The Hamilton Spectator

Mom’s will was not meant to hurt you


Q I feel like never seeing my siblings again. I emigrated to this country 15 years ago and was fortunate to get a first job, then progressed several years later to a better one.

I’m the youngest of three brothers and a sister still living in our home country. Things are different there. It’s harder to get ahead.

So I travel back every two years for a couple of weeks and bring the items they tell me they need most, which includes money. There’s a limit on how much

I can bring, but I’m also generous when with them, paying for meals out, etc.

My last visit was a sad time for all of us. Our long-widowed mother was in failing health and passed while I was there.

I paid for the funeral, the burial and her headstone.

That was nine months ago. I’ve since learned that my mother, having also inherited through my late father’s will some gold jewelry, saved it for years in case of financial emergencie­s. Recently, she gave all the items to my siblings, but none to me.

My oldest sister slipped up when she sent me photos of her now-adult children. I recognized the gold necklace she was wearing. Our father had shown us all the pieces he’d hidden, over many years, in a secure place. “Just in case,” he’d say.

I have a wife and two daughters. Though I earn well, life here is also expensive. But I never forgot my siblings’ needs nor have I regretted paying for them … until now.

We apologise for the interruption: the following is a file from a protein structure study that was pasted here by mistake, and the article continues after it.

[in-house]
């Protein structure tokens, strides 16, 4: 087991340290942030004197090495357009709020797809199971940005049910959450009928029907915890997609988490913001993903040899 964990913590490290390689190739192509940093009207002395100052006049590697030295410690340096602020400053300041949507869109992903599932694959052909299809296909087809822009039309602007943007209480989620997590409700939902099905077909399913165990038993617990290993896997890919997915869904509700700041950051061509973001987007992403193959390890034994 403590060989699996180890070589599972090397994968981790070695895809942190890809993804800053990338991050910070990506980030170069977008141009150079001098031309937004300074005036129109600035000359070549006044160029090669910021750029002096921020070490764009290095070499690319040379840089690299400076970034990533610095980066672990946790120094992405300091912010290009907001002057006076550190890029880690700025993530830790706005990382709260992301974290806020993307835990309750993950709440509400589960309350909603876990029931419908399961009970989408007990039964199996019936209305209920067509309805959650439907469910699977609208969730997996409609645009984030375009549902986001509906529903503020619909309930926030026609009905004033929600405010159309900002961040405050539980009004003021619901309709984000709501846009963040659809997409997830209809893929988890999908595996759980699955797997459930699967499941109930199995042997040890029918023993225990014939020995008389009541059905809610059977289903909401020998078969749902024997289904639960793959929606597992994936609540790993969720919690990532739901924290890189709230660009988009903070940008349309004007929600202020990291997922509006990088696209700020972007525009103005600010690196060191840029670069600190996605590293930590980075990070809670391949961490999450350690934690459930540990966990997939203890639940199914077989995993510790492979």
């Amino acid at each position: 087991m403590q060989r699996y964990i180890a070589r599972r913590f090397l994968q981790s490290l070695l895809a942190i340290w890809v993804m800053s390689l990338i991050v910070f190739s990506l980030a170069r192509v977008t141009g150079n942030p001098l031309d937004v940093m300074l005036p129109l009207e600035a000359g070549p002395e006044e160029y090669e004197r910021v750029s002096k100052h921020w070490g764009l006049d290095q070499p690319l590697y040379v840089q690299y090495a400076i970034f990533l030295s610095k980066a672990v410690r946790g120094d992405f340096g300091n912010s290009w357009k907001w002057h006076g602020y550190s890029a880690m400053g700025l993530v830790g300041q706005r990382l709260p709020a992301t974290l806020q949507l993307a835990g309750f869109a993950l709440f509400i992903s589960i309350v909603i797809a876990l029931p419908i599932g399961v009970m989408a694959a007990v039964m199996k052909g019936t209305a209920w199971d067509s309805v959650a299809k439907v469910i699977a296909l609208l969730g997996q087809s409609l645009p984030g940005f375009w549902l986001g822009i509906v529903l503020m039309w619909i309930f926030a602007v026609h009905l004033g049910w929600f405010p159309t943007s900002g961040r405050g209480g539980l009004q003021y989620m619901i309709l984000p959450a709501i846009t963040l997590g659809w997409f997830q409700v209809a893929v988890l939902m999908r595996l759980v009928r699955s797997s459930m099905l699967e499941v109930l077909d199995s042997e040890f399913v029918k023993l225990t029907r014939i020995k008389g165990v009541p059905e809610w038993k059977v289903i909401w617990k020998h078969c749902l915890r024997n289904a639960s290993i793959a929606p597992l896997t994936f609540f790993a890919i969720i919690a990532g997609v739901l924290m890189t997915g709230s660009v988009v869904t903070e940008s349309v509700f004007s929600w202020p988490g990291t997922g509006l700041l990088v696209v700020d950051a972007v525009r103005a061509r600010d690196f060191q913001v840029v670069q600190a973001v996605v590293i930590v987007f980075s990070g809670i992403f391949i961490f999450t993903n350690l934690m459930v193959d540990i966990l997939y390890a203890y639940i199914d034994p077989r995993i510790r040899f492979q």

How should I handle this?

Hurt and Angry

A Everything you’ve written about yourself as a son and brother has revealed you as a good and caring man. I trust you’ve also been generous to your wife and daughters, and while they might have enjoyed owning and wearing some of that jewelry, too, it wouldn’t have been as valuable to them as to your faraway family, who could have found themselves desperate to sell to escape hardships or worse.

You have the right to ask your siblings when and why they learned that only you wouldn’t receive any of the precious items. However, a will is a legal document in this country and likely in your home country, too.

Your parents’ initial purpose for the jewelry was apparently to avoid economic disaster or political upheaval and afford an escape route if ever needed.

Fortunatel­y, you don’t have that same shadow over your head. Yes, your mother could have included you in her will. But I suspect she had great pride in believing you and your family didn’t need that help.

Q My husband passed away many years ago, and I had very little contact with his family. I was left with small kids to raise on my own. His family never got to know our kids nor had any contact with them or me.

Now my former in-laws invited us to a wedding. I never remarried. Do I take my kids and go to the wedding with a proper gift and act like nothing happened? Or do I send them a gift and not attend? Please advise.

Lost In-laws

A Not everyone will agree with my response, but that’s not what matters.

This is an opportunit­y for your children to know more about their grandparen­ts, their father’s background and his extended family. You can bring the most important gift of connection to your children.

As for also bringing a wedding gift, the answer is yes, but it can be as modest or meaningful as you choose and can afford.

Ellie’s tip of the day

This successful immigrant brings comfort and pride to immediate family, plus financial help to those back home.

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